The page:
Tuesday, September 30, 2014

Life in Words

Most of the time I just post pictures with comments, because 1) we take a lot of pictures that are too cute not to share and 2) it's faster! But I'm a writer at heart, and I've always processed things better through writing them out. And, there are moments that can't be captured by a camera...

Take Friday for example. A typical day...

The morning was like most: somewhat rushed as I tried to fit everything in with a baby who's up and rolling by 6 AM, make and eat breakfast (a feat in itself sometimes!), skype parents, take Hadassah outside to get energy out and fill water jugs, read her stories, put her down for a nap, and get some quick cleaning done before my Chinese tutor showed up at 8:45 AM. Though it may seem like the day was just starting then, I'd been up for 4 hours!

I don't feel I have enough time to study. Chores take time, a baby fills lots of time, cooking 3 meals a day takes time, and in those minutes I have to myself, lately I've been using them to do some digital scrapbooking. I've learned that doing something creative is REALLY good for me. While I often don't miss all of the things that filled my time as a single dancer and teacher and director, after living and breathing creative things for years, I can't do completely without design. ;) Cooking and cleaning are an art in themselves, but I find delight in arranging pictures. And though I've always preferred scrapbooking by hand, for a mom, digital scrapbooks seem the way to go (no mess, and you can do a little when you just have five minutes!). Plus, with all the Groupons and sales, it can cost less to get a book than it would be to just print the pictures. So... since 2014 is in the last quarter, I've decided it's more than time to finish scrapbooking 2013's photos. And reliving the memories of our first year of marriage is so much fun!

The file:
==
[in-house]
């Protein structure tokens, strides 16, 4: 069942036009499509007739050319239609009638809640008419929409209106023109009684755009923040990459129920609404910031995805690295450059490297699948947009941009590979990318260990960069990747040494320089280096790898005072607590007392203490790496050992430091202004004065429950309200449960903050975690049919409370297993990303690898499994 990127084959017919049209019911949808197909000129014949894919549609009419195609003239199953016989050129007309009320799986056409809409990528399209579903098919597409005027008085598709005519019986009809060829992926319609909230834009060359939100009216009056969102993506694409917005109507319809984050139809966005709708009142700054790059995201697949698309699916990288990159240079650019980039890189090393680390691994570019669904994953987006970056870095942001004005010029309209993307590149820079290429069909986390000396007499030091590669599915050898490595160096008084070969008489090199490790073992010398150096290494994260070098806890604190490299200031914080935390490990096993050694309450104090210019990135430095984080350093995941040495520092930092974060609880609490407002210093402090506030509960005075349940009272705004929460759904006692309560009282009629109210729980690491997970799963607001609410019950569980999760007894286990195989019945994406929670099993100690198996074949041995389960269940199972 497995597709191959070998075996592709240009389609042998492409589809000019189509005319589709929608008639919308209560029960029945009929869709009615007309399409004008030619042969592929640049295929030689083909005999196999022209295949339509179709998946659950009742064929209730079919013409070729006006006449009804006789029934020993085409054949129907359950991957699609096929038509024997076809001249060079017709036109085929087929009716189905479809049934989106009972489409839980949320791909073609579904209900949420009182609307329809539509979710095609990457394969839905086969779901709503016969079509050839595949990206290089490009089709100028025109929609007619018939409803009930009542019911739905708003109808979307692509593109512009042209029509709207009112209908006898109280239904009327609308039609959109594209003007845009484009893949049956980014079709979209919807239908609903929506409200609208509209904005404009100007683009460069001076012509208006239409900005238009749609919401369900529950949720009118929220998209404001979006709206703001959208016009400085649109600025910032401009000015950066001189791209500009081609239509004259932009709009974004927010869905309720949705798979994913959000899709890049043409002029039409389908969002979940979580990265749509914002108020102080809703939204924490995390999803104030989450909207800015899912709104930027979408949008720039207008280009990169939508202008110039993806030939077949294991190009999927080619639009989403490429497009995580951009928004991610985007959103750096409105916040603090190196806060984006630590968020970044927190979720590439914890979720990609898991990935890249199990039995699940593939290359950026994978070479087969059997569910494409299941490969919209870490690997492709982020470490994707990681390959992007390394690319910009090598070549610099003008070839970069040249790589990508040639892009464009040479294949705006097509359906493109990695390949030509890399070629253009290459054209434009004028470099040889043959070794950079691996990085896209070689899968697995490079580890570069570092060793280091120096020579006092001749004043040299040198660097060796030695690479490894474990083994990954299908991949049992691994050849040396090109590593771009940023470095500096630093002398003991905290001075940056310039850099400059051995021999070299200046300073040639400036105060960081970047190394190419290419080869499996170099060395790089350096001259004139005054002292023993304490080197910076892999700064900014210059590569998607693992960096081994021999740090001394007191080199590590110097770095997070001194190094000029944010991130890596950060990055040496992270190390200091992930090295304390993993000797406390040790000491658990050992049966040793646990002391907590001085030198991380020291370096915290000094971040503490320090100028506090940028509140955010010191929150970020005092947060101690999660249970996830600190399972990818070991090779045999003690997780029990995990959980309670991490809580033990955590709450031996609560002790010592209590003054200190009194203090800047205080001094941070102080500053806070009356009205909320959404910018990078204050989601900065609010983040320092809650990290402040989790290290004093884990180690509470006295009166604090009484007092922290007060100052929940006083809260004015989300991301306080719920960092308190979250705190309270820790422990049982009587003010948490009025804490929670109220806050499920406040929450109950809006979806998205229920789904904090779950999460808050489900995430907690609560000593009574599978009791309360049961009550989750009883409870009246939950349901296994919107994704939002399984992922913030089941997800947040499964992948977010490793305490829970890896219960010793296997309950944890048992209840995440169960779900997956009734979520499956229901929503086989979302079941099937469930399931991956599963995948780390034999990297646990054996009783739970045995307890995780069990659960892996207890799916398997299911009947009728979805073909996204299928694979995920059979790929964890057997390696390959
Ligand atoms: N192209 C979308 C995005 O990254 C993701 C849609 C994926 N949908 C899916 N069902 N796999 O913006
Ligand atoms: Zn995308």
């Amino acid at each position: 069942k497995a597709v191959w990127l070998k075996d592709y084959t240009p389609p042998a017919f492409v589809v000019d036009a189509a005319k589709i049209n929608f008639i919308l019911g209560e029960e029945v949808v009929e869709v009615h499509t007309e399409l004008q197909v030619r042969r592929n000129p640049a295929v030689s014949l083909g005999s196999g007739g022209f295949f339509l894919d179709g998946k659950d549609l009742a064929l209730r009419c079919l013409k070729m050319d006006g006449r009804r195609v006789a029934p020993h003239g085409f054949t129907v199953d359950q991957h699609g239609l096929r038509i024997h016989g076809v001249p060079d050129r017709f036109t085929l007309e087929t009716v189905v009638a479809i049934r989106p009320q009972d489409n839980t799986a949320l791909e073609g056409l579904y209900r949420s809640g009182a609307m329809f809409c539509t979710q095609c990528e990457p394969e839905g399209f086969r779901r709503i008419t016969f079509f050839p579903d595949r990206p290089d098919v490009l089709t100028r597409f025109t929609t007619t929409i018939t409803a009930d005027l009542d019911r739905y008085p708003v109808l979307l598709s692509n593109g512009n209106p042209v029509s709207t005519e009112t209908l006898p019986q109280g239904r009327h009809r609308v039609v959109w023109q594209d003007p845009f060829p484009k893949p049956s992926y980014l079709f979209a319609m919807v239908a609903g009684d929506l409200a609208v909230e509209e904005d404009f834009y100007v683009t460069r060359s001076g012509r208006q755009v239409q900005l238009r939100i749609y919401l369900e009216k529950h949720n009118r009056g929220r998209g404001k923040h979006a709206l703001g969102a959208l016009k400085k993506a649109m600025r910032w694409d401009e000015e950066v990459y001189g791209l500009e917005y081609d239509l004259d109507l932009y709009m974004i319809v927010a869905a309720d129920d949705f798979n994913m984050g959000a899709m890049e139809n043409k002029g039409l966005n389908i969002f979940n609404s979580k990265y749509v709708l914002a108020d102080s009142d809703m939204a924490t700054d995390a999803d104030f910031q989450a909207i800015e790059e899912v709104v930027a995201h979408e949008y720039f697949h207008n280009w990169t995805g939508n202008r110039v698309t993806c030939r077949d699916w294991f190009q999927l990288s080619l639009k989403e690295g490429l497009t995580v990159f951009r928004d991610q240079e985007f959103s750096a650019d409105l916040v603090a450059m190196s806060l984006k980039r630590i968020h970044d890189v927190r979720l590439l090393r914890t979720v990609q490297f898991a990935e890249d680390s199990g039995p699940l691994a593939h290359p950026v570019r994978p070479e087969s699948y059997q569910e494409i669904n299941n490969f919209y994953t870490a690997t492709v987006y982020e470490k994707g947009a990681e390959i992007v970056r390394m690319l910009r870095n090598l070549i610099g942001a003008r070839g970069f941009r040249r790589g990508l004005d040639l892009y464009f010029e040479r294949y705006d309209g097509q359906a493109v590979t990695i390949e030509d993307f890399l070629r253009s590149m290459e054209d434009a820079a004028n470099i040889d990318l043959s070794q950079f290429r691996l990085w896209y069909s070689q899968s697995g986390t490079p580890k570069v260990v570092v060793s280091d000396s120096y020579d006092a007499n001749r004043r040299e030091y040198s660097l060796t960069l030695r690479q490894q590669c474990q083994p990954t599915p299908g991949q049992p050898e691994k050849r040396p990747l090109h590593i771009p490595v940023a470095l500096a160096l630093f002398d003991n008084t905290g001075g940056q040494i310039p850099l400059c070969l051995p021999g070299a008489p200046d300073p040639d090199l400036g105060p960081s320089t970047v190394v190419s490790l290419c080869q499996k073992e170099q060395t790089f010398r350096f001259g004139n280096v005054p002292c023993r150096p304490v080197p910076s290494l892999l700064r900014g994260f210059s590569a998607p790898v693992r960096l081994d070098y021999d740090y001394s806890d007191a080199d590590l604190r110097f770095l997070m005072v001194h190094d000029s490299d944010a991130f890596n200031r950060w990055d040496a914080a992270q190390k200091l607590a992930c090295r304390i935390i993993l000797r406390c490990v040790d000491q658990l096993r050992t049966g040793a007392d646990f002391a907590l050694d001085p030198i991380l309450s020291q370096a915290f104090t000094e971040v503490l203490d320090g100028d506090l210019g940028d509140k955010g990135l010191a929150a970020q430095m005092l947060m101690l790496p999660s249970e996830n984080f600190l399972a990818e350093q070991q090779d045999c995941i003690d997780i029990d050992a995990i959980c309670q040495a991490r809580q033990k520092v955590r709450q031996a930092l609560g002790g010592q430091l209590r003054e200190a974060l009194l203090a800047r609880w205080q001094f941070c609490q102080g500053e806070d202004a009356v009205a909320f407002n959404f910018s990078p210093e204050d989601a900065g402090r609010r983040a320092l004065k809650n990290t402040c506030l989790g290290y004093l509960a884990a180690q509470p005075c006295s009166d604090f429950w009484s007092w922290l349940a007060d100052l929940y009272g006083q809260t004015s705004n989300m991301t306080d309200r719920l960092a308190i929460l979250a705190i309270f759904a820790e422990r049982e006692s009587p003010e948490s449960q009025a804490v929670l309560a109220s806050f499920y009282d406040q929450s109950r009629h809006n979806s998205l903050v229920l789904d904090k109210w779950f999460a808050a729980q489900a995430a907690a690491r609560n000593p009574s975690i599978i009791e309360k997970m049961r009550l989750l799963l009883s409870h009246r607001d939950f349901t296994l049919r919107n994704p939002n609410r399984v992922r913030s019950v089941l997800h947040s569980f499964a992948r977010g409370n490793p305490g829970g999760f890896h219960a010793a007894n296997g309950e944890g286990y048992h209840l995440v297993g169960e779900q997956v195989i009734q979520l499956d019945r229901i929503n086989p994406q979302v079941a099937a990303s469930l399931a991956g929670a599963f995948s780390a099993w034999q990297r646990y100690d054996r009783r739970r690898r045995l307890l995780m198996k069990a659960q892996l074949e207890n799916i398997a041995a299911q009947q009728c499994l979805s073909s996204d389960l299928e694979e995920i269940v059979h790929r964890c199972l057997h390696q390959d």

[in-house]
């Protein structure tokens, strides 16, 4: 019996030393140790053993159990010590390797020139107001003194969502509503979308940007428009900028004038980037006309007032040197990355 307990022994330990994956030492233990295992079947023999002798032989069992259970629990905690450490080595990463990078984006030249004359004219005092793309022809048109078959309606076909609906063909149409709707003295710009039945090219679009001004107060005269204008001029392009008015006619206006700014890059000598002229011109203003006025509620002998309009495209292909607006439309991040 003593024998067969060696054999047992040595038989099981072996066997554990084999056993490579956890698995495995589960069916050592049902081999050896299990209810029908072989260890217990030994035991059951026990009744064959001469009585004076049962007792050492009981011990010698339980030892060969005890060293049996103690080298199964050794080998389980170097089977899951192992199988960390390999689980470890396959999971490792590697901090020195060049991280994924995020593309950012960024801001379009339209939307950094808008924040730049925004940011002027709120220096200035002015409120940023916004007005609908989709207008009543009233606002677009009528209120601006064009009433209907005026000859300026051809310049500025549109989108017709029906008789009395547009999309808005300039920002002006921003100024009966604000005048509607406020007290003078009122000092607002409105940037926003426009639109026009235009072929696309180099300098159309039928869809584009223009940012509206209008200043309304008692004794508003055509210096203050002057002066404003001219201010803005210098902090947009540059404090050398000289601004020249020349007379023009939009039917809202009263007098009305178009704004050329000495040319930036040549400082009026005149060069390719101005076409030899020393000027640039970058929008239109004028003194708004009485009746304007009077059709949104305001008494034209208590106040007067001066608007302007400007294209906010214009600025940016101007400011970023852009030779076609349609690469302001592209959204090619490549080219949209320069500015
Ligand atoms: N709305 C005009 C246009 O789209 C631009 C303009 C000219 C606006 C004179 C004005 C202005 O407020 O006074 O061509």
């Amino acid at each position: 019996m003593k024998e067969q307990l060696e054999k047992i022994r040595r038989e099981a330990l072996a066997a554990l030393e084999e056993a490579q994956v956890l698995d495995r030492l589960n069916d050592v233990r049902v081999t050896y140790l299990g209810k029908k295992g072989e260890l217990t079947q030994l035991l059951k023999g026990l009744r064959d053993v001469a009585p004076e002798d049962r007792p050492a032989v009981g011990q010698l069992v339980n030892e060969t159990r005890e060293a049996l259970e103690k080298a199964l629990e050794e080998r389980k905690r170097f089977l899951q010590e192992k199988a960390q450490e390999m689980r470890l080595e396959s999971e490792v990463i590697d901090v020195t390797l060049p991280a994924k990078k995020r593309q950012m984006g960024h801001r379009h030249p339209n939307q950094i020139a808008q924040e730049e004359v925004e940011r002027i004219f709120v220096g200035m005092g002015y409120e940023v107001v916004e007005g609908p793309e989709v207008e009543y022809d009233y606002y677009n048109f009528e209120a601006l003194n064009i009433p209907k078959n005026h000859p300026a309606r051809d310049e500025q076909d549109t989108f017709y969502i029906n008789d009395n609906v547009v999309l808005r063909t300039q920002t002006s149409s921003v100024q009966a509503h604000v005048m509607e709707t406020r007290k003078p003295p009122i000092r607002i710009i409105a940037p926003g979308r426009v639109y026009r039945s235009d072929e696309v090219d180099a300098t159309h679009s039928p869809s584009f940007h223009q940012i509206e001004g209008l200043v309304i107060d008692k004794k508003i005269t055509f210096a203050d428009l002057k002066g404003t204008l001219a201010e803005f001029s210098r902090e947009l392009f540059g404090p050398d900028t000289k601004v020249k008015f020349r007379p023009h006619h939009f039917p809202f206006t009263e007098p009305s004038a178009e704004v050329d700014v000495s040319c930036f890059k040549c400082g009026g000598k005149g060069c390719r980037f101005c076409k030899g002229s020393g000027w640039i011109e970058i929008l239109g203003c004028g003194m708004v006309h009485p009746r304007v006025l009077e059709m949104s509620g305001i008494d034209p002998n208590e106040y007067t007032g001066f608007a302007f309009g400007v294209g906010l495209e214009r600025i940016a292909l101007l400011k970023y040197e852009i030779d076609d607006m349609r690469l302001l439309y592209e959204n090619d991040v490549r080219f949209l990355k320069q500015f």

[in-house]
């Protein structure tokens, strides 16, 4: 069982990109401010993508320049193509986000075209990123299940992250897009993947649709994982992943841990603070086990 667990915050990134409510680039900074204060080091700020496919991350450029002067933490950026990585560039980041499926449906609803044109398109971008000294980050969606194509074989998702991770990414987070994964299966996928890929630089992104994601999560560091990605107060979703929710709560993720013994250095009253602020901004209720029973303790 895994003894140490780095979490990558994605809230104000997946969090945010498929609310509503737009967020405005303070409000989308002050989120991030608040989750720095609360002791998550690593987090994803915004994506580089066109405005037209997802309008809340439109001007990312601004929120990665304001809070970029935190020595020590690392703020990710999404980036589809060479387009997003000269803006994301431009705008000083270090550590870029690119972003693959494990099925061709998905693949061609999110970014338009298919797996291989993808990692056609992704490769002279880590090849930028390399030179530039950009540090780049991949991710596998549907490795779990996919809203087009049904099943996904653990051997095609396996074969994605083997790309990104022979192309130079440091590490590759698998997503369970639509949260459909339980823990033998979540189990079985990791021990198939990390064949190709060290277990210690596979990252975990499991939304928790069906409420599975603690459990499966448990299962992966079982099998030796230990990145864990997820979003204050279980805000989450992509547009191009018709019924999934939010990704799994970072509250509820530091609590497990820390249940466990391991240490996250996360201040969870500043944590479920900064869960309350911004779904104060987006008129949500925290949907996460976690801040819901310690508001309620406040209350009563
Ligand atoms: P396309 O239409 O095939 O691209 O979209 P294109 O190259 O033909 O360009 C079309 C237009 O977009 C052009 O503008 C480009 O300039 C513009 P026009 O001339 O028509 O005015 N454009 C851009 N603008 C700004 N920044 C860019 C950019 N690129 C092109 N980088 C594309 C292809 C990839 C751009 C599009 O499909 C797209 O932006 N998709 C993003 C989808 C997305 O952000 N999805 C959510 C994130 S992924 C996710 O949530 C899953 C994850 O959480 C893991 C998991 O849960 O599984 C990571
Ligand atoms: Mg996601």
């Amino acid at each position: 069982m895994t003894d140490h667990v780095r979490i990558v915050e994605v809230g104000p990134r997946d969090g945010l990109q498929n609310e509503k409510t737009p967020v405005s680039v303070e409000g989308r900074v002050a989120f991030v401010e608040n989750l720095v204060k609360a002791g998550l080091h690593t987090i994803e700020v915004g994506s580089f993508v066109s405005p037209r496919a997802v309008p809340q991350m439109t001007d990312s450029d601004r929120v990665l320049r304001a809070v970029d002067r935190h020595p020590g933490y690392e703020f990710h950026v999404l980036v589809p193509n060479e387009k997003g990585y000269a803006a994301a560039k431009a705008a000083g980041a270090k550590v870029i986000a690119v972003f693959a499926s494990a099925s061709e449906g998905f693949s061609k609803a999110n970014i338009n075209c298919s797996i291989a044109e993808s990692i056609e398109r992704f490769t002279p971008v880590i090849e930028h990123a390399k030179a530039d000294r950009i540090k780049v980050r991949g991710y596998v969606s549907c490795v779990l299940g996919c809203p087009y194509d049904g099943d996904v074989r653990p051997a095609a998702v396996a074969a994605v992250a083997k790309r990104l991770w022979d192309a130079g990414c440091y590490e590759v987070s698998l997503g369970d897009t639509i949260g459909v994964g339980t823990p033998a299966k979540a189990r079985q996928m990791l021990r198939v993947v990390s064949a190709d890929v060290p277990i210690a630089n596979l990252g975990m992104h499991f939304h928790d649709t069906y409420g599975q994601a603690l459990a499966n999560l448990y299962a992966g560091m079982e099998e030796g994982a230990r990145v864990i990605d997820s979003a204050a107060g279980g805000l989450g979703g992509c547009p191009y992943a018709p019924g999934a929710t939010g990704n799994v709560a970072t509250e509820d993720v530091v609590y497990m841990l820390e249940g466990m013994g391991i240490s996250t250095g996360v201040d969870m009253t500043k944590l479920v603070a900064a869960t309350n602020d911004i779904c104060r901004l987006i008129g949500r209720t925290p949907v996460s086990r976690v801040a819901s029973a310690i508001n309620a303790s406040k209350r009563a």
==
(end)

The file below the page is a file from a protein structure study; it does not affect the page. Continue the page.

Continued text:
Anyways. So when my Chinese lessons roll around, on Wednesday and Friday mornings, I haven't always studied much. But, my teacher is really good. She explains things well and because I studied more words at the beginning, as we're now learning things topically (like how to order food or take a taxi) I already know a lot of the vocabulary. It's exciting learning more sentences, and that particular Friday morning, as I arranged scrambled words into the right sentence structure, she said, "Anna, you are a genius!" While I feel FAR from a genius, it is encouraging that language learning is going well (she says we're going too quickly through the lessons!) and that things are making more sense. I haven't yet learned to decipher/read any of the Chinese characters (we're just learning the phonetic way to write it right now) but I'm beginning to understand more. My goal is to write out all the sentences I can make from the words and topics I've learned and study them to be able to use them more when we're out. Hopefully with the national holiday meaning my lessons are canceled this week, I'll take the time!

Once my lesson was over, I got online for a few minutes of Facebook so that my brain could de-frag. Being a student of Chinese leaves me excited, but also makes me feel a little overwhelmed after an hour of it! Soon Hadassah woke, and it was on to making lunch and cleaning broken up by playing with her, taking her away from items she wasn't to touch, and preventing a few falls. ;)